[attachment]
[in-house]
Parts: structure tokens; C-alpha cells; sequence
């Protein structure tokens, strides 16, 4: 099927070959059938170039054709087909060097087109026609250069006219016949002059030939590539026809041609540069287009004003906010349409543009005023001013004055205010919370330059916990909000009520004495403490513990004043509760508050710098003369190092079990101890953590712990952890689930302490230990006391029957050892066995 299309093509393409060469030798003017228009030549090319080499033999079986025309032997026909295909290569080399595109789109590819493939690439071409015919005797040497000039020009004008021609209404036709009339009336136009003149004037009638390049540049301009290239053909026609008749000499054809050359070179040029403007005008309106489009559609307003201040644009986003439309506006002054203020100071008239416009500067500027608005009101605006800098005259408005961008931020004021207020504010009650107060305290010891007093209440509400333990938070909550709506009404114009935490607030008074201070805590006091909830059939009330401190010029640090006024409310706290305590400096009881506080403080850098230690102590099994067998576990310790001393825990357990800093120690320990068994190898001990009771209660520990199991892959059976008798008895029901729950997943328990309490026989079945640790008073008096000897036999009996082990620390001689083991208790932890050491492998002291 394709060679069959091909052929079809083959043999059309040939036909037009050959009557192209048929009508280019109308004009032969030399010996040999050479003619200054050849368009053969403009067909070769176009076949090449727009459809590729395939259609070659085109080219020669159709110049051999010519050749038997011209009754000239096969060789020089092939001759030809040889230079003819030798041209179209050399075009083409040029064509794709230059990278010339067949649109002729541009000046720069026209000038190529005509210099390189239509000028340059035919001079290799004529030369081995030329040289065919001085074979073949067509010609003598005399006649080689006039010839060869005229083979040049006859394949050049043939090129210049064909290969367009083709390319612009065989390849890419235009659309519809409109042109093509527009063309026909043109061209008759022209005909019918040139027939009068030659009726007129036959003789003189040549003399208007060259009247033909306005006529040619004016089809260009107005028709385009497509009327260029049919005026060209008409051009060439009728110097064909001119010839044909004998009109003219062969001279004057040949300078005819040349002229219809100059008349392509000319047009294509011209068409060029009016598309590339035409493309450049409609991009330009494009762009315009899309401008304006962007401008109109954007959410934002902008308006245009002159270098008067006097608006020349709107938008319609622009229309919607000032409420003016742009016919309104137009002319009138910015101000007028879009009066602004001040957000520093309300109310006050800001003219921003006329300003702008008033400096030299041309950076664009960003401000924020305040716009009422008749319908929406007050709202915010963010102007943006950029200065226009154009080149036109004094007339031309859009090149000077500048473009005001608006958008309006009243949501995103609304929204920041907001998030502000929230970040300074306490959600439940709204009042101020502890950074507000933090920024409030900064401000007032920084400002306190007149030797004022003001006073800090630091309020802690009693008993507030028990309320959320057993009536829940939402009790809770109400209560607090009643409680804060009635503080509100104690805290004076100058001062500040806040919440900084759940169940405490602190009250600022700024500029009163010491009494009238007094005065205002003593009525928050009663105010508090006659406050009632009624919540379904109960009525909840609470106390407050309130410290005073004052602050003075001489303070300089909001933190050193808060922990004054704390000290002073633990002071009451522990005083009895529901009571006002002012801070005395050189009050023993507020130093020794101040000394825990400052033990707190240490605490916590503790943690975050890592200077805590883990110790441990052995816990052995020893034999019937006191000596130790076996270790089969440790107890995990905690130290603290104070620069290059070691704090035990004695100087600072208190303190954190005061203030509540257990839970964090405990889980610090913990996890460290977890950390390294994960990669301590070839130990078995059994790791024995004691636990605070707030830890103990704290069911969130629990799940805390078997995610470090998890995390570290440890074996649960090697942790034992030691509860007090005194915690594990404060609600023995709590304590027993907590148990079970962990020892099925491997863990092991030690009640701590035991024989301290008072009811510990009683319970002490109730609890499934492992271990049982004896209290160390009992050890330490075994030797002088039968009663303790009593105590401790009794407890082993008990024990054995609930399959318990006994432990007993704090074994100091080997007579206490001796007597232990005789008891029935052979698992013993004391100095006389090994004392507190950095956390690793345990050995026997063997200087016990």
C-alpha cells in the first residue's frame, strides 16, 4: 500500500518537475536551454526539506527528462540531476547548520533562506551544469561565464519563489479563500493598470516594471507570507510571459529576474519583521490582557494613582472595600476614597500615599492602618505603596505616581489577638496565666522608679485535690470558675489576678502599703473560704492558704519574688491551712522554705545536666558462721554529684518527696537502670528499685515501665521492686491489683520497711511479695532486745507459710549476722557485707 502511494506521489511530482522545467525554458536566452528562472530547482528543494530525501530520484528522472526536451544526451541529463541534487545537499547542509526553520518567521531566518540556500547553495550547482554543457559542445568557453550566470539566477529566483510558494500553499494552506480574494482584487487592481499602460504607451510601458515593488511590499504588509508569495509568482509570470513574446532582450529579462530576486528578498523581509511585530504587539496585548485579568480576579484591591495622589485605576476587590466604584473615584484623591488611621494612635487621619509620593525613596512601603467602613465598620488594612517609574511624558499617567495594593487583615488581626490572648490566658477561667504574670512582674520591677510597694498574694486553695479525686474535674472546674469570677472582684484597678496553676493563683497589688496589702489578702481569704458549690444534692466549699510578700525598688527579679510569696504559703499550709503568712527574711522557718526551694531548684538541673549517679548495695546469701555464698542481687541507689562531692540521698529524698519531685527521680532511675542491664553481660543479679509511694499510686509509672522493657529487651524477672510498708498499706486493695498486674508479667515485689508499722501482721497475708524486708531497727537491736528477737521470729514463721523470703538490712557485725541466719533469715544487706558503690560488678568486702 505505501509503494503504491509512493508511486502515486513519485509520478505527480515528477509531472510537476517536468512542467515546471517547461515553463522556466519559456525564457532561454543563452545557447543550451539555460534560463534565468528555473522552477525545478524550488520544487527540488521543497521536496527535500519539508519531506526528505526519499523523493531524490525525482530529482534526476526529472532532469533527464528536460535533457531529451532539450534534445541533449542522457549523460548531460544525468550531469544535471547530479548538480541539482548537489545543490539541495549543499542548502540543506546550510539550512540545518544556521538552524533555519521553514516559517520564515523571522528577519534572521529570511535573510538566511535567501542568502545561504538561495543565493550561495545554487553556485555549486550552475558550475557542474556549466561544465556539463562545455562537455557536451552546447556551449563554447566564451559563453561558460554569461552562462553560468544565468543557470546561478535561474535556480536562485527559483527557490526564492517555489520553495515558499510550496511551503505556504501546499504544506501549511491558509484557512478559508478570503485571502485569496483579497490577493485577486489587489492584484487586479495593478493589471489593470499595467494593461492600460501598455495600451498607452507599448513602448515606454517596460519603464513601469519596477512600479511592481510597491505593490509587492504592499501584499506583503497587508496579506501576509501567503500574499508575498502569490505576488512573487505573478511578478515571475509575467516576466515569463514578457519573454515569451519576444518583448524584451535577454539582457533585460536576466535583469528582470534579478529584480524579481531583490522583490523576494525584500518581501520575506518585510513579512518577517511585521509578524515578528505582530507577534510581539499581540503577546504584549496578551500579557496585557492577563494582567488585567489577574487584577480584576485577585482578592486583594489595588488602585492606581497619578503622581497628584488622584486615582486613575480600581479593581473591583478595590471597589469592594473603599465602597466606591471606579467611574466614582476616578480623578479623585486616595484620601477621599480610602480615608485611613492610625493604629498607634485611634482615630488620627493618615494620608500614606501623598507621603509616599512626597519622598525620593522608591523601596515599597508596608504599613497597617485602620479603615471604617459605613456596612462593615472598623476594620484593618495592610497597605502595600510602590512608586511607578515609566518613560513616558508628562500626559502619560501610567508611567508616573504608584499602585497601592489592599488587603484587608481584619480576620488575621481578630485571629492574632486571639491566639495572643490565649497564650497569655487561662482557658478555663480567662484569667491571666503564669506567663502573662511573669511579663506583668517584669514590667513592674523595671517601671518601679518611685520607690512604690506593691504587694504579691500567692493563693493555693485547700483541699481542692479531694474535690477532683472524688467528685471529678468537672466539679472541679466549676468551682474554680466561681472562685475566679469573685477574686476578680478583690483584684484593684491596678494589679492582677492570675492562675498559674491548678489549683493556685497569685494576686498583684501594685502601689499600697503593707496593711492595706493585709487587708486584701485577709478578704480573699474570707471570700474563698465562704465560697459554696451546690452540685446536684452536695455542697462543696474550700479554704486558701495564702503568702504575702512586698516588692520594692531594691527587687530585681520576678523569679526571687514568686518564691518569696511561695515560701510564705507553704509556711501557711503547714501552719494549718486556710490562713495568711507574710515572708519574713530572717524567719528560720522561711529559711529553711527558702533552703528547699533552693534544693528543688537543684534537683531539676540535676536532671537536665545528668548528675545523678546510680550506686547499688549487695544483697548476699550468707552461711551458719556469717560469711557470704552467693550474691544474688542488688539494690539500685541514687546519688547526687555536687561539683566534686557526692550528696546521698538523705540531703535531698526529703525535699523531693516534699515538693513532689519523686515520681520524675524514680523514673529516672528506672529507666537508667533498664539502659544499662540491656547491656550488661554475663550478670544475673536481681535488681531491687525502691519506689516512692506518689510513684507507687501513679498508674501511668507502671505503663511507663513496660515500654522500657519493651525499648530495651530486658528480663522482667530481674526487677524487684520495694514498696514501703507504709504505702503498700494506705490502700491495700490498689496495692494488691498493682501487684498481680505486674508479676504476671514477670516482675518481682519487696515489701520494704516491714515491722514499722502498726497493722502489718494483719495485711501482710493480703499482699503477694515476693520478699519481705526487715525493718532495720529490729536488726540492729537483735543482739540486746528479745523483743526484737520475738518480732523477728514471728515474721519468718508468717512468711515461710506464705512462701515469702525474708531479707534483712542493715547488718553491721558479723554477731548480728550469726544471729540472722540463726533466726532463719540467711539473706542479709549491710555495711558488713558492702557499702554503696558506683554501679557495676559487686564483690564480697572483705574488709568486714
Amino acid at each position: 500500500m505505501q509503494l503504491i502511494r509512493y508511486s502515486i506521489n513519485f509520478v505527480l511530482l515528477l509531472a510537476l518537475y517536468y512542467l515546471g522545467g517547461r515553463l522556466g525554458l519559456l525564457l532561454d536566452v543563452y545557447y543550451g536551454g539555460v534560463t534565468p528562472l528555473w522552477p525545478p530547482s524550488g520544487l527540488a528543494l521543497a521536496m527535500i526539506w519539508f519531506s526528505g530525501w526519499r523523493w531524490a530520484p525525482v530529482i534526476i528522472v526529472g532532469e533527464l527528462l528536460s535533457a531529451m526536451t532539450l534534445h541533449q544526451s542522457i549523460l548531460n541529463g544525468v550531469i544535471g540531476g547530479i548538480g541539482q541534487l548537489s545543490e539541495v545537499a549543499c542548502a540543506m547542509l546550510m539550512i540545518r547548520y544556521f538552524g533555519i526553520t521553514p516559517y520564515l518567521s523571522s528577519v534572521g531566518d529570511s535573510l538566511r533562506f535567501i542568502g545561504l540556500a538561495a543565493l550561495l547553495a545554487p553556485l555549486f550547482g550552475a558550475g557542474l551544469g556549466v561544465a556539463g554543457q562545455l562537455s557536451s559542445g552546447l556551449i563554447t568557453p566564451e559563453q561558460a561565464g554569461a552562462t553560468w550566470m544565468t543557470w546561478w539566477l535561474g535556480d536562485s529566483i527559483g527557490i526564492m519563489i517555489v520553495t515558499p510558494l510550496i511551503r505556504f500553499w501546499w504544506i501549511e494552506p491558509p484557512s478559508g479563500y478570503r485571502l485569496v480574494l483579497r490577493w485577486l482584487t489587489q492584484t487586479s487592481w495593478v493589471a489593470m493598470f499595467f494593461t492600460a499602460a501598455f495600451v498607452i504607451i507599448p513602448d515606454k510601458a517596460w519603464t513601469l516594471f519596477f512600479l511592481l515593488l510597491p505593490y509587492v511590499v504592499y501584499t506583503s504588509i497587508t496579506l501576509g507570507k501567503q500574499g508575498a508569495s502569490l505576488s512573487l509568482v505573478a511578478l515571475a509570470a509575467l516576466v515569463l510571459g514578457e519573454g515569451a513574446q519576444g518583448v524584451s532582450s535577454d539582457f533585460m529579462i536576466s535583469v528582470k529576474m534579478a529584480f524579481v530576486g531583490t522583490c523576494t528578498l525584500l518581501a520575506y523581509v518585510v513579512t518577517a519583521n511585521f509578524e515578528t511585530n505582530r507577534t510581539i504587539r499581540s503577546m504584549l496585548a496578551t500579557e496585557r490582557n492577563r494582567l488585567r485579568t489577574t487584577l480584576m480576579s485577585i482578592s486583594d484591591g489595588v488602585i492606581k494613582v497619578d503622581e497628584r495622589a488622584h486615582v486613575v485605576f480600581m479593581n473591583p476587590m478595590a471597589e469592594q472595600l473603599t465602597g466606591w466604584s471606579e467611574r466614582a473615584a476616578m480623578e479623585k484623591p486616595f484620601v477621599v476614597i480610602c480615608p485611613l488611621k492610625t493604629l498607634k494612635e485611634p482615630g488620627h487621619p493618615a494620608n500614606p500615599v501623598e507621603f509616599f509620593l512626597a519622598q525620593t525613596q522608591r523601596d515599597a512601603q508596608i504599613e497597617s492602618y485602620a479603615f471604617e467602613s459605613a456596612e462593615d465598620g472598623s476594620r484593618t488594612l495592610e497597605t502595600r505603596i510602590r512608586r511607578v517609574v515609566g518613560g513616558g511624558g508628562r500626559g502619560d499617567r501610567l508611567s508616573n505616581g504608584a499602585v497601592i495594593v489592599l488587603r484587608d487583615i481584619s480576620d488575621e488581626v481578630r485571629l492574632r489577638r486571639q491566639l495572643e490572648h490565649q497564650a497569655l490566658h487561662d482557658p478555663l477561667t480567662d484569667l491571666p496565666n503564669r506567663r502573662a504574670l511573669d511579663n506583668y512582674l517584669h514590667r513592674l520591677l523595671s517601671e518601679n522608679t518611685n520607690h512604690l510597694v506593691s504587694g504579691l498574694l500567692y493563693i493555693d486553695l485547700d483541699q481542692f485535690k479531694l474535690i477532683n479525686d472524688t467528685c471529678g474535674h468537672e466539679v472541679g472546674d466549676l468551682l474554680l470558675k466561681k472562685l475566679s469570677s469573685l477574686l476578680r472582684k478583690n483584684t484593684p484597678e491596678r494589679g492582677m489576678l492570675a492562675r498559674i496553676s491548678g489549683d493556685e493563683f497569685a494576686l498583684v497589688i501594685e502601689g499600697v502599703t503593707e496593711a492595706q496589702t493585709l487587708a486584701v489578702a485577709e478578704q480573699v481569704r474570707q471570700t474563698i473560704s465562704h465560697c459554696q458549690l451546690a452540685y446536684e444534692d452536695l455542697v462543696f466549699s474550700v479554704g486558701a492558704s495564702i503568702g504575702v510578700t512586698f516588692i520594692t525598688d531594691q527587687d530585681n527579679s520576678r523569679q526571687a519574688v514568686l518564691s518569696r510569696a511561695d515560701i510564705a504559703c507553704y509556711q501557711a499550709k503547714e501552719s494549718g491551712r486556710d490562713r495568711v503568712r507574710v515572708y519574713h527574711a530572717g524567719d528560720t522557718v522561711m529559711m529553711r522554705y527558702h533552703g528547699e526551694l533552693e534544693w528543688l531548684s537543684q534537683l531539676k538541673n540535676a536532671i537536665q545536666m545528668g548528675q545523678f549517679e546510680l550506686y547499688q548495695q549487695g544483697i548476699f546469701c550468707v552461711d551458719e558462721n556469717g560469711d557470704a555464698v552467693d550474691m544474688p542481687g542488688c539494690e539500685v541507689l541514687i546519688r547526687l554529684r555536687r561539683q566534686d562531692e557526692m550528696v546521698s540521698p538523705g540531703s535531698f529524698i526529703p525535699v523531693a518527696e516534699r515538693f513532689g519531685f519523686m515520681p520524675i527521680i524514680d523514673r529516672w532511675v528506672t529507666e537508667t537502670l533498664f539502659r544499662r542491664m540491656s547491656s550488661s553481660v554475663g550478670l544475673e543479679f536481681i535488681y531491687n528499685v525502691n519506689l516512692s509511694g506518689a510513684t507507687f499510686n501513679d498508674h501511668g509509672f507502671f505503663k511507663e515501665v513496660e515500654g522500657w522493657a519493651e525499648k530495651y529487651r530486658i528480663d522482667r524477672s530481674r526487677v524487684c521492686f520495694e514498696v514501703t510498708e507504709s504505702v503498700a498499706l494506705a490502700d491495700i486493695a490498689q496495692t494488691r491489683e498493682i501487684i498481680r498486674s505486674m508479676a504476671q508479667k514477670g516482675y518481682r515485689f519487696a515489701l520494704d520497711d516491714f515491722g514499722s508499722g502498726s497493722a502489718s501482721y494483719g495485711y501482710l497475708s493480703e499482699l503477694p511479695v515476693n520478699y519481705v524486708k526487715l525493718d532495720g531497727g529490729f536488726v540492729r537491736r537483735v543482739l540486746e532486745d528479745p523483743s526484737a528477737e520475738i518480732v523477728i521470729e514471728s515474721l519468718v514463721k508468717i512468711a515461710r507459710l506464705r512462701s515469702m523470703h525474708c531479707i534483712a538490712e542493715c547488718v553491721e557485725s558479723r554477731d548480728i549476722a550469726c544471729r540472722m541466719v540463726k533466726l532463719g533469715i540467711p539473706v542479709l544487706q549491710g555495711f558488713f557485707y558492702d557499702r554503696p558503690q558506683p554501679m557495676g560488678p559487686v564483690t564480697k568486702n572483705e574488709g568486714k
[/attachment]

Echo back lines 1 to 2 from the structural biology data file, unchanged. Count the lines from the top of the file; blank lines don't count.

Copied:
[in-house]
Parts: structure tokens; C-alpha cells; sequence